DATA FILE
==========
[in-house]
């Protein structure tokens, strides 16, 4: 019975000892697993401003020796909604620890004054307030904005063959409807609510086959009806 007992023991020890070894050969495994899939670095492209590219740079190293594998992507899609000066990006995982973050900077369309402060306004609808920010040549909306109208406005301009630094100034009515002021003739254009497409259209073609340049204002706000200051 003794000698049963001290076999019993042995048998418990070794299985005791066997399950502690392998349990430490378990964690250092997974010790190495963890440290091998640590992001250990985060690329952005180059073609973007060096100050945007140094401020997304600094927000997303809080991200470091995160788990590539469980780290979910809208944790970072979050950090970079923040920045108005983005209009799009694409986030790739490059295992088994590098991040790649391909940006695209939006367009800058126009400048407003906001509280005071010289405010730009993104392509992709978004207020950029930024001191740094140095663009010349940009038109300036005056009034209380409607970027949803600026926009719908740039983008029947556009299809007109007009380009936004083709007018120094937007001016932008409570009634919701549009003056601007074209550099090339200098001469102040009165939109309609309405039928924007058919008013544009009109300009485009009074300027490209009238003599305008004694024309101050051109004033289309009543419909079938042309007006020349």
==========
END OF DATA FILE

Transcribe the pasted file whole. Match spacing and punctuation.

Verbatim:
[in-house]
């Protein structure tokens, strides 16, 4: 019975000892697993401003020796909604620890004054307030904005063959409807609510086959009806 007992023991020890070894050969495994899939670095492209590219740079190293594998992507899609000066990006995982973050900077369309402060306004609808920010040549909306109208406005301009630094100034009515002021003739254009497409259209073609340049204002706000200051 003794000698049963001290076999019993042995048998418990070794299985005791066997399950502690392998349990430490378990964690250092997974010790190495963890440290091998640590992001250990985060690329952005180059073609973007060096100050945007140094401020997304600094927000997303809080991200470091995160788990590539469980780290979910809208944790970072979050950090970079923040920045108005983005209009799009694409986030790739490059295992088994590098991040790649391909940006695209939006367009800058126009400048407003906001509280005071010289405010730009993104392509992709978004207020950029930024001191740094140095663009010349940009038109300036005056009034209380409607970027949803600026926009719908740039983008029947556009299809007109007009380009936004083709007018120094937007001016932008409570009634919701549009003056601007074209550099090339200098001469102040009165939109309609309405039928924007058919008013544009009109300009485009009074300027490209009238003599305008004694024309101050051109004033289309009543419909079938042309007006020349």